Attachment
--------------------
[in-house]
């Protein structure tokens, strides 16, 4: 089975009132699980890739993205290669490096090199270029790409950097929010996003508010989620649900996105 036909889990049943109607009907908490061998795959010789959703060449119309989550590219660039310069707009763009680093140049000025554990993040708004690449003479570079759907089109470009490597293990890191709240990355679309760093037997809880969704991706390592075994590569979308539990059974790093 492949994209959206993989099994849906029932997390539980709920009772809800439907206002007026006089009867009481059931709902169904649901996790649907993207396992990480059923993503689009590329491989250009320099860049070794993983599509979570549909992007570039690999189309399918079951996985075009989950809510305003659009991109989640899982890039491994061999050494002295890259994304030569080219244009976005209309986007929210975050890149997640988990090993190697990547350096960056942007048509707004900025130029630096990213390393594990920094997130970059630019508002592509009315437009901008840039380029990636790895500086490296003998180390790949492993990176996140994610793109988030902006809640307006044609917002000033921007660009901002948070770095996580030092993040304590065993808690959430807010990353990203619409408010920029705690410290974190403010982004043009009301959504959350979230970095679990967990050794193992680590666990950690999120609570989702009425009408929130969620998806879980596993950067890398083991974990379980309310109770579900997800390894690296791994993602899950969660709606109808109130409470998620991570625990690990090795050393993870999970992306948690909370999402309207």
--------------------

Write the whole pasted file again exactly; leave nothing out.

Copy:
[in-house]
């Protein structure tokens, strides 16, 4: 089975009132699980890739993205290669490096090199270029790409950097929010996003508010989620649900996105 036909889990049943109607009907908490061998795959010789959703060449119309989550590219660039310069707009763009680093140049000025554990993040708004690449003479570079759907089109470009490597293990890191709240990355679309760093037997809880969704991706390592075994590569979308539990059974790093 492949994209959206993989099994849906029932997390539980709920009772809800439907206002007026006089009867009481059931709902169904649901996790649907993207396992990480059923993503689009590329491989250009320099860049070794993983599509979570549909992007570039690999189309399918079951996985075009989950809510305003659009991109989640899982890039491994061999050494002295890259994304030569080219244009976005209309986007929210975050890149997640988990090993190697990547350096960056942007048509707004900025130029630096990213390393594990920094997130970059630019508002592509009315437009901008840039380029990636790895500086490296003998180390790949492993990176996140994610793109988030902006809640307006044609917002000033921007660009901002948070770095996580030092993040304590065993808690959430807010990353990203619409408010920029705690410290974190403010982004043009009301959504959350979230970095679990967990050794193992680590666990950690999120609570989702009425009408929130969620998806879980596993950067890398083991974990379980309310109770579900997800390894690296791994993602899950969660709606109808109130409470998620991570625990690990090795050393993870999970992306948690909370999402309207």